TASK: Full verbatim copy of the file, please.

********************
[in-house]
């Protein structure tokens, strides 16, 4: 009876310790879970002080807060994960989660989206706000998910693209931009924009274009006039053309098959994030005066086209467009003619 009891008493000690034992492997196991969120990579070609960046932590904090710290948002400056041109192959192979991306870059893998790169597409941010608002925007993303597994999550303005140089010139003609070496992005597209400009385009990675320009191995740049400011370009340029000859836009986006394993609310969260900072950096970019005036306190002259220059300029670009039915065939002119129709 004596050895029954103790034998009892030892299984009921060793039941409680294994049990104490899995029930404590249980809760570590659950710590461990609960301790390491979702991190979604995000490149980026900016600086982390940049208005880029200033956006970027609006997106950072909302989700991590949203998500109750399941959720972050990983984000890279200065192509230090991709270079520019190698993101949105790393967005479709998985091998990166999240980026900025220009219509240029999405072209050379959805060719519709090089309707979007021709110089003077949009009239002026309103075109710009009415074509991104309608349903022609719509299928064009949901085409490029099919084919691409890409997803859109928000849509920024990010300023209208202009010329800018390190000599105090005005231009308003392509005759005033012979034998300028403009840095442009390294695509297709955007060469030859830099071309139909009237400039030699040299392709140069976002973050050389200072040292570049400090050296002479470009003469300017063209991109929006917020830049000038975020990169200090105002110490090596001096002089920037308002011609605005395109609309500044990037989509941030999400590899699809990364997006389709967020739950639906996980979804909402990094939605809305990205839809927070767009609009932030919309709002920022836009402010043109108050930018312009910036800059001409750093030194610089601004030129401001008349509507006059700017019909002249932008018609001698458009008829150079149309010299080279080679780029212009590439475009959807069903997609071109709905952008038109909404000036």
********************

[in-house]
């Protein structure tokens, strides 16, 4: 009876310790879970002080807060994960989660989206706000998910693209931009924009274009006039053309098959994030005066086209467009003619 009891008493000690034992492997196991969120990579070609960046932590904090710290948002400056041109192959192979991306870059893998790169597409941010608002925007993303597994999550303005140089010139003609070496992005597209400009385009990675320009191995740049400011370009340029000859836009986006394993609310969260900072950096970019005036306190002259220059300029670009039915065939002119129709 004596050895029954103790034998009892030892299984009921060793039941409680294994049990104490899995029930404590249980809760570590659950710590461990609960301790390491979702991190979604995000490149980026900016600086982390940049208005880029200033956006970027609006997106950072909302989700991590949203998500109750399941959720972050990983984000890279200065192509230090991709270079520019190698993101949105790393967005479709998985091998990166999240980026900025220009219509240029999405072209050379959805060719519709090089309707979007021709110089003077949009009239002026309103075109710009009415074509991104309608349903022609719509299928064009949901085409490029099919084919691409890409997803859109928000849509920024990010300023209208202009010329800018390190000599105090005005231009308003392509005759005033012979034998300028403009840095442009390294695509297709955007060469030859830099071309139909009237400039030699040299392709140069976002973050050389200072040292570049400090050296002479470009003469300017063209991109929006917020830049000038975020990169200090105002110490090596001096002089920037308002011609605005395109609309500044990037989509941030999400590899699809990364997006389709967020739950639906996980979804909402990094939605809305990205839809927070767009609009932030919309709002920022836009402010043109108050930018312009910036800059001409750093030194610089601004030129401001008349509507006059700017019909002249932008018609001698458009008829150079149309010299080279080679780029212009590439475009959807069903997609071109709905952008038109909404000036």